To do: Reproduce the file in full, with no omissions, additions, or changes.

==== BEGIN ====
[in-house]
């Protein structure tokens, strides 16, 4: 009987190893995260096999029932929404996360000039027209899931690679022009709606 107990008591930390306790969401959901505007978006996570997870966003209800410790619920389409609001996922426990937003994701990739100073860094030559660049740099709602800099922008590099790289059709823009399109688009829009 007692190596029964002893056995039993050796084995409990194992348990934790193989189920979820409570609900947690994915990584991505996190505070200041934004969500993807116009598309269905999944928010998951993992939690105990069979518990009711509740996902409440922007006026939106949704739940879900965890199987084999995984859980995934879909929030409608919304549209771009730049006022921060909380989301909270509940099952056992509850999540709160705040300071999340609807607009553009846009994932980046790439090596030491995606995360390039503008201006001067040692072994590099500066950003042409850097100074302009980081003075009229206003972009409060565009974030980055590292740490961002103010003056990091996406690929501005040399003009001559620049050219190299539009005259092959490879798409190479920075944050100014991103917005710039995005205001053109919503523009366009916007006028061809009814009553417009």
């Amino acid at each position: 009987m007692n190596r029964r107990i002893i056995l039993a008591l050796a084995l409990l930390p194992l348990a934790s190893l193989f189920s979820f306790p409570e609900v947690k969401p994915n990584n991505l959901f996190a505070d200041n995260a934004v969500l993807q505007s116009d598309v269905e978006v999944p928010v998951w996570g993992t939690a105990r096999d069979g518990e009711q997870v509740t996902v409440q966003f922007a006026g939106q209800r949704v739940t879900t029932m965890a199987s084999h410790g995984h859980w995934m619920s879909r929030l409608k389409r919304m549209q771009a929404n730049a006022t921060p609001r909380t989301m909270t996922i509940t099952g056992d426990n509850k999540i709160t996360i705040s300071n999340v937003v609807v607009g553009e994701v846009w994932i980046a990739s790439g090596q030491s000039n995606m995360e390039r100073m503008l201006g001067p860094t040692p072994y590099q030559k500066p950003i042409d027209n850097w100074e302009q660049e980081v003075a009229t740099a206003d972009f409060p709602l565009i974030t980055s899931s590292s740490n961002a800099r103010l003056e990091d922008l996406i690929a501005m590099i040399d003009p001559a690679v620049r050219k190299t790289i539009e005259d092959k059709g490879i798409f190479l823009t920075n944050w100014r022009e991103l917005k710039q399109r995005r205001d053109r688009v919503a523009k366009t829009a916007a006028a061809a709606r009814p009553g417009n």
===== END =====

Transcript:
[in-house]
């Protein structure tokens, strides 16, 4: 009987190893995260096999029932929404996360000039027209899931690679022009709606 107990008591930390306790969401959901505007978006996570997870966003209800410790619920389409609001996922426990937003994701990739100073860094030559660049740099709602800099922008590099790289059709823009399109688009829009 007692190596029964002893056995039993050796084995409990194992348990934790193989189920979820409570609900947690994915990584991505996190505070200041934004969500993807116009598309269905999944928010998951993992939690105990069979518990009711509740996902409440922007006026939106949704739940879900965890199987084999995984859980995934879909929030409608919304549209771009730049006022921060909380989301909270509940099952056992509850999540709160705040300071999340609807607009553009846009994932980046790439090596030491995606995360390039503008201006001067040692072994590099500066950003042409850097100074302009980081003075009229206003972009409060565009974030980055590292740490961002103010003056990091996406690929501005040399003009001559620049050219190299539009005259092959490879798409190479920075944050100014991103917005710039995005205001053109919503523009366009916007006028061809009814009553417009």
């Amino acid at each position: 009987m007692n190596r029964r107990i002893i056995l039993a008591l050796a084995l409990l930390p194992l348990a934790s190893l193989f189920s979820f306790p409570e609900v947690k969401p994915n990584n991505l959901f996190a505070d200041n995260a934004v969500l993807q505007s116009d598309v269905e978006v999944p928010v998951w996570g993992t939690a105990r096999d069979g518990e009711q997870v509740t996902v409440q966003f922007a006026g939106q209800r949704v739940t879900t029932m965890a199987s084999h410790g995984h859980w995934m619920s879909r929030l409608k389409r919304m549209q771009a929404n730049a006022t921060p609001r909380t989301m909270t996922i509940t099952g056992d426990n509850k999540i709160t996360i705040s300071n999340v937003v609807v607009g553009e994701v846009w994932i980046a990739s790439g090596q030491s000039n995606m995360e390039r100073m503008l201006g001067p860094t040692p072994y590099q030559k500066p950003i042409d027209n850097w100074e302009q660049e980081v003075a009229t740099a206003d972009f409060p709602l565009i974030t980055s899931s590292s740490n961002a800099r103010l003056e990091d922008l996406i690929a501005m590099i040399d003009p001559a690679v620049r050219k190299t790289i539009e005259d092959k059709g490879i798409f190479l823009t920075n944050w100014r022009e991103l917005k710039q399109r995005r205001d053109r688009v919503a523009k366009t829009a916007a006028a061809a709606r009814p009553g417009n």